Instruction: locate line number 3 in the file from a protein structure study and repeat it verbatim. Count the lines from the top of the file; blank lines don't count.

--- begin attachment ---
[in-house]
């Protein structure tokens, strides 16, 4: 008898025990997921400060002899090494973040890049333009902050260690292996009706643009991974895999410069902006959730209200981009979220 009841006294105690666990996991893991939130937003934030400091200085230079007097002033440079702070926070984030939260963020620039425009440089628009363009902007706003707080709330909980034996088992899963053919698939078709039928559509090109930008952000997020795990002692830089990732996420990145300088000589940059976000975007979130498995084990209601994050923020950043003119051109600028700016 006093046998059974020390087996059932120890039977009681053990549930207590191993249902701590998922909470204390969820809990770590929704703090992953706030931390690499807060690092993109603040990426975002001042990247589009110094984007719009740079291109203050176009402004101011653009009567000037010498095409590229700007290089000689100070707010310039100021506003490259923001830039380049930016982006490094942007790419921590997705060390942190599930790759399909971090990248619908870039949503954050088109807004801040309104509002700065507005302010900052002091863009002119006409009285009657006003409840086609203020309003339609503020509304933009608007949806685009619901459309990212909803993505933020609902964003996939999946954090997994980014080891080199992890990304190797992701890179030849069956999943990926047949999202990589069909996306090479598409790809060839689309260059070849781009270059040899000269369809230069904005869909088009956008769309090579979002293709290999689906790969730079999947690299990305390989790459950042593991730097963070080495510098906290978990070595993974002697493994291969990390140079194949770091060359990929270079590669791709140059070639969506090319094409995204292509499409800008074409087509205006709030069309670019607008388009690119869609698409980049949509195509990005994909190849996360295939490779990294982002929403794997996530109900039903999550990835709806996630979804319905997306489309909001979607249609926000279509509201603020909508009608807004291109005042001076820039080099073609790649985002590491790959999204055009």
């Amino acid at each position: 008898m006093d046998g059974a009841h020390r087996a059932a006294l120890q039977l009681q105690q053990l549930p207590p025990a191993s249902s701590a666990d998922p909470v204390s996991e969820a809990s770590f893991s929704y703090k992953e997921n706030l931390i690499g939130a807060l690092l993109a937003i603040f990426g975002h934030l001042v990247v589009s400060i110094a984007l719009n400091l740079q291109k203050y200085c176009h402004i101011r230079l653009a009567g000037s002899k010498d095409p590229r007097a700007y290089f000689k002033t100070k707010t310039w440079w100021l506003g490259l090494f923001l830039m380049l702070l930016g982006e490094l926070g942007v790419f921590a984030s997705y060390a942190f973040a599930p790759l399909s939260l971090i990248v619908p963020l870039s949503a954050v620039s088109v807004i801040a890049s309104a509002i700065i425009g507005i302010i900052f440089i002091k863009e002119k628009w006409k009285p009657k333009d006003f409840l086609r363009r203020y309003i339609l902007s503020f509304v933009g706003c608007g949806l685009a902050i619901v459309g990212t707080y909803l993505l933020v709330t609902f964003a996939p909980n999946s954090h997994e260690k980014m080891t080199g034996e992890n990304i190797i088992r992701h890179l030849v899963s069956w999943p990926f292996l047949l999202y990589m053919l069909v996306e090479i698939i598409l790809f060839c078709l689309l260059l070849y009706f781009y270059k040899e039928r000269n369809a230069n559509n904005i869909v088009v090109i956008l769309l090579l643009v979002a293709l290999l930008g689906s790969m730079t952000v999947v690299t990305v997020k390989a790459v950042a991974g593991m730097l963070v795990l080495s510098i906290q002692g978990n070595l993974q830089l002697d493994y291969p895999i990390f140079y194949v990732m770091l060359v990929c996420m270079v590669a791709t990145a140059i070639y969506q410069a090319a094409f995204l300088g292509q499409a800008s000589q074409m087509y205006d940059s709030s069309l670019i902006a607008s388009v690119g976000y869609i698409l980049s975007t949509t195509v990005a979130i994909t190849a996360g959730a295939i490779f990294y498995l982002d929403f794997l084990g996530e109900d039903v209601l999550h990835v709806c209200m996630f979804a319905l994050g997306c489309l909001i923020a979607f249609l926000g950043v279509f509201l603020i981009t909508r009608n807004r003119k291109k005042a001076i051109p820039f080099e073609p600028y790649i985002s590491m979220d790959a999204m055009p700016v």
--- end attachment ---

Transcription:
């Amino acid at each position: 008898m006093d046998g059974a009841h020390r087996a059932a006294l120890q039977l009681q105690q053990l549930p207590p025990a191993s249902s701590a666990d998922p909470v204390s996991e969820a809990s770590f893991s929704y703090k992953e997921n706030l931390i690499g939130a807060l690092l993109a937003i603040f990426g975002h934030l001042v990247v589009s400060i110094a984007l719009n400091l740079q291109k203050y200085c176009h402004i101011r230079l653009a009567g000037s002899k010498d095409p590229r007097a700007y290089f000689k002033t100070k707010t310039w440079w100021l506003g490259l090494f923001l830039m380049l702070l930016g982006e490094l926070g942007v790419f921590a984030s997705y060390a942190f973040a599930p790759l399909s939260l971090i990248v619908p963020l870039s949503a954050v620039s088109v807004i801040a890049s309104a509002i700065i425009g507005i302010i900052f440089i002091k863009e002119k628009w006409k009285p009657k333009d006003f409840l086609r363009r203020y309003i339609l902007s503020f509304v933009g706003c608007g949806l685009a902050i619901v459309g990212t707080y909803l993505l933020v709330t609902f964003a996939p909980n999946s954090h997994e260690k980014m080891t080199g034996e992890n990304i190797i088992r992701h890179l030849v899963s069956w999943p990926f292996l047949l999202y990589m053919l069909v996306e090479i698939i598409l790809f060839c078709l689309l260059l070849y009706f781009y270059k040899e039928r000269n369809a230069n559509n904005i869909v088009v090109i956008l769309l090579l643009v979002a293709l290999l930008g689906s790969m730079t952000v999947v690299t990305v997020k390989a790459v950042a991974g593991m730097l963070v795990l080495s510098i906290q002692g978990n070595l993974q830089l002697d493994y291969p895999i990390f140079y194949v990732m770091l060359v990929c996420m270079v590669a791709t990145a140059i070639y969506q410069a090319a094409f995204l300088g292509q499409a800008s000589q074409m087509y205006d940059s709030s069309l670019i902006a607008s388009v690119g976000y869609i698409l980049s975007t949509t195509v990005a979130i994909t190849a996360g959730a295939i490779f990294y498995l982002d929403f794997l084990g996530e109900d039903v209601l999550h990835v709806c209200m996630f979804a319905l994050g997306c489309l909001i923020a979607f249609l926000g950043v279509f509201l603020i981009t909508r009608n807004r003119k291109k005042a001076i051109p820039f080099e073609p600028y790649i985002s590491m979220d790959a999204m055009p700016v």